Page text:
Can an error in stating the accurate time of commission of offence vitiate a charge?

Igba v. State [2018] 6 NWLR (Pt. 1614) 44 at 64-65, paras. H-B, per Peter-Odili, JSC:

“…It has to be stated that before such an error relating to time of the commission of the offence can lead to the vitiation of the charge, it has to be proved that a miscarriage of justice had been occasioned on account of that mistake. Also, that such an error had created a doubt in the prosecution’s case which the court cannot ignore but resolve it in favour of the accused as the prosecution cannot be said to have proved its case beyond reasonable doubt as stipulated by law…”


The facts of the above case are, according to Augie, JSC, “heart-rending and utterly depressing”. Somewhere in Benue State, the deceased, Kyernum Kervo, was accused of stealing goat meat at a funeral ceremony whereupon he was apprehended and handed over to the Appellant, a member of vigilante, and the first accused person (Michael Ankpegher) by the elders to take to the Police Station at Gungul. The duo tied the deceased and took him away. However, instead of taking the deceased to the Police Station, they tied a piece of meat wrapped with leaves to the neck of the deceased, tied his legs and hands and took him to the riverside where they spread palm leaves over him and set him ablaze.

The Appellant and the first accused person were charged to Court for the offences of conspiracy to cause death and culpable homicide punishable with death. They were convicted and sentenced to death, having been found guilty of the offences as charged. The Appellant’s appeal up to the Supreme Court was dismissed. One of the issues he contended was that the death of the deceased occurred on 19th May, 2002 but not 19th October, 2002 as stated in the charge; and that as a result, the prosecution had failed to prove its case. The Appellant relied on Section 202 of the Criminal Procedure Code which requires that the time and place of an offence must be stated in a charge. The Supreme Court discountenanced the argument and upheld the finding by the trial Court that the Appellant and the first accused person were not misled by the date stated on the charge. Thus, no miscarriage of justice can be said to have occurred. On the whole, the apex Court held that the prosecution proved its case.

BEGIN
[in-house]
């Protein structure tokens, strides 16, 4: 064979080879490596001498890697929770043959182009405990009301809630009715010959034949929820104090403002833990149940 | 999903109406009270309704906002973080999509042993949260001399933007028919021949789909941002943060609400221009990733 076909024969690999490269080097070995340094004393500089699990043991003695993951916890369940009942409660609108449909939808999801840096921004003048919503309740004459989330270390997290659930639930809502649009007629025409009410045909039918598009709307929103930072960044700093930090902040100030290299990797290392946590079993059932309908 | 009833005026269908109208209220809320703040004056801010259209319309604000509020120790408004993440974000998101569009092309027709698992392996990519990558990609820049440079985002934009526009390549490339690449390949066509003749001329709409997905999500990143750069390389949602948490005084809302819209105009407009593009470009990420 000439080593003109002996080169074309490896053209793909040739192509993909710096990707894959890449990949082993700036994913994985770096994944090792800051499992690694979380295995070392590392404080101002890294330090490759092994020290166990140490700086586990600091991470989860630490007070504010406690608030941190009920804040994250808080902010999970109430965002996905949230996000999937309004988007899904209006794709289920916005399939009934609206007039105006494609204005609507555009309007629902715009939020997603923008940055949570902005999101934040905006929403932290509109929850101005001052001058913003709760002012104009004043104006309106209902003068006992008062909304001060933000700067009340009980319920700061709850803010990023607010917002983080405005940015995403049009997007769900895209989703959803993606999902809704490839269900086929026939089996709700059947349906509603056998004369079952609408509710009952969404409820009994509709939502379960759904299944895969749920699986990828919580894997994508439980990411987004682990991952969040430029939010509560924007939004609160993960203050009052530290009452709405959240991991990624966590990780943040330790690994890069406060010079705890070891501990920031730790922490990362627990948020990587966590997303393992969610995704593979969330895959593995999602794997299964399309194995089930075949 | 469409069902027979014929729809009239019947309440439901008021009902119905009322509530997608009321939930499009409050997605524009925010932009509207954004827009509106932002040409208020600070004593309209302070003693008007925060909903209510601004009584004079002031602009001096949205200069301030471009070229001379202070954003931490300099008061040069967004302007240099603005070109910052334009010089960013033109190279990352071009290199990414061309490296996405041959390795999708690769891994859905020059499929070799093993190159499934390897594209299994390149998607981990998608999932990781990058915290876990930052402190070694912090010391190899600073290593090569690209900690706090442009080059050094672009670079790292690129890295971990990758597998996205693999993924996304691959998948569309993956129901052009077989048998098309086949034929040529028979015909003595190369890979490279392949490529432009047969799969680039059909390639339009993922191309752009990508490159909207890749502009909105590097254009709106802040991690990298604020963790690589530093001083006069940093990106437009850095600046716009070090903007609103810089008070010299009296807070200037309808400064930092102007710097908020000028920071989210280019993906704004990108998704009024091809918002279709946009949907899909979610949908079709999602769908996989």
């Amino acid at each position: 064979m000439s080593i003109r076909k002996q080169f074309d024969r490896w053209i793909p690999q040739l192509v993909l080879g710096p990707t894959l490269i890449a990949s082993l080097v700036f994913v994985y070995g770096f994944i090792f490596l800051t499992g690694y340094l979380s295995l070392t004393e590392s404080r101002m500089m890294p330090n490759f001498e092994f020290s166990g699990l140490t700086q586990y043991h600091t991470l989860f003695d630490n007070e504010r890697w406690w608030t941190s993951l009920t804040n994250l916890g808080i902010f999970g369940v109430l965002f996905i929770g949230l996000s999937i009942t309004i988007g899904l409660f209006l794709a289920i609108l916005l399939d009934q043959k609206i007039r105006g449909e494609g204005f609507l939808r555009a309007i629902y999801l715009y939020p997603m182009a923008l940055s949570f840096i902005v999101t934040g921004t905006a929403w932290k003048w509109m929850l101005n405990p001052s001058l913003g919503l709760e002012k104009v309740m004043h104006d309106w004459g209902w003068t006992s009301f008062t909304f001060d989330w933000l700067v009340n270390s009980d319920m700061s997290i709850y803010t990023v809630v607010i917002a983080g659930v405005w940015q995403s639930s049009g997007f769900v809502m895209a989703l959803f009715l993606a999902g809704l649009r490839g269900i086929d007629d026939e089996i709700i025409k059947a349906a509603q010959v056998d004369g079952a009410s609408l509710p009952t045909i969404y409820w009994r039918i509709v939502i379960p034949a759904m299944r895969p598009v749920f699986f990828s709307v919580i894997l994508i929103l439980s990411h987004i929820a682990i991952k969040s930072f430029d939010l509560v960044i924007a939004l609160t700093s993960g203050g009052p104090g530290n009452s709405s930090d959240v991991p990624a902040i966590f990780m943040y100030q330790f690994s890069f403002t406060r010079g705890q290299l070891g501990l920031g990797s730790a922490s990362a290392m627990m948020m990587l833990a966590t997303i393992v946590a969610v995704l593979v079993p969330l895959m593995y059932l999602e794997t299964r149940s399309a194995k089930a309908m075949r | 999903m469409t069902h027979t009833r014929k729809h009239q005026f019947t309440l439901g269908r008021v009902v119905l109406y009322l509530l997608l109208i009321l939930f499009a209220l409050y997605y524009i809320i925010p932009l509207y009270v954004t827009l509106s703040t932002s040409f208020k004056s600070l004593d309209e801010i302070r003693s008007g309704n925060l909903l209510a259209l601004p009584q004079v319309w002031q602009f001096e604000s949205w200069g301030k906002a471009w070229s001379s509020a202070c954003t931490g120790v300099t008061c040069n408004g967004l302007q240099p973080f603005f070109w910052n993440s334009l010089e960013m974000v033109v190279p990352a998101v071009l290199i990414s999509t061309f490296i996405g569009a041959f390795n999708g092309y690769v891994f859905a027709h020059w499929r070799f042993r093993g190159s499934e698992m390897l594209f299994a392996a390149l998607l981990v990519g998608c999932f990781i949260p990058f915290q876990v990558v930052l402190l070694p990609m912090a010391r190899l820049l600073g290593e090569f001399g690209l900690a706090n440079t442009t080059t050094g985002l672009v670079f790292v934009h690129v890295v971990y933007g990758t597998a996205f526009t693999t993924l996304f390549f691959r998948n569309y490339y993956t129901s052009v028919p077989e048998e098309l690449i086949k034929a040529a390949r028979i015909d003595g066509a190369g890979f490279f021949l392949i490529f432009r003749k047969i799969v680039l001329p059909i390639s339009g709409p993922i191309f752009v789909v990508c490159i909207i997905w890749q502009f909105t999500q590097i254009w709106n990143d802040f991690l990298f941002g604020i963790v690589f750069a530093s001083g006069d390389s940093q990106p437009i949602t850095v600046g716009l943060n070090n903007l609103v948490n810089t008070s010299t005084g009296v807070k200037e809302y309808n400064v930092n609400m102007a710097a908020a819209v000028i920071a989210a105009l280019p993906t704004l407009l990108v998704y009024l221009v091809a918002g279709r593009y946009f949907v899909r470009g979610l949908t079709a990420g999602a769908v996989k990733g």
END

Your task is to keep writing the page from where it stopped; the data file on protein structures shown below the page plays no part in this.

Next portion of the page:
It is important to use this opportunity to address the high-handedness and overzealous conduct of some members of vigilante in various communities set up to assist in tackling security issues. They are hereby called upon to be law-abiding and ensure that they focus on their core mandate and resist the temptation of taking laws into their hands. It is also suggested that the elders and leaders of these communities should partner with the government in place to ensure that some level of training and education is administered to these vigilante members from time to time. This is particularly important because some of them are not properly and formally educated.

Stephen Azubuike
Author: Stephen Azubuike
Stephen is a lawyer with expertise in Commercial Dispute Resolution and Technology Law practice. He is a Partner at Infusion Lawyers. He has successfully argued cases from the High Courts of various jurisdictions to the Appellate Courts on behalf of financial institutions, other corporate bodies and multinationals. He has worked with a number of startup tech companies. He tweets @siazubuike.
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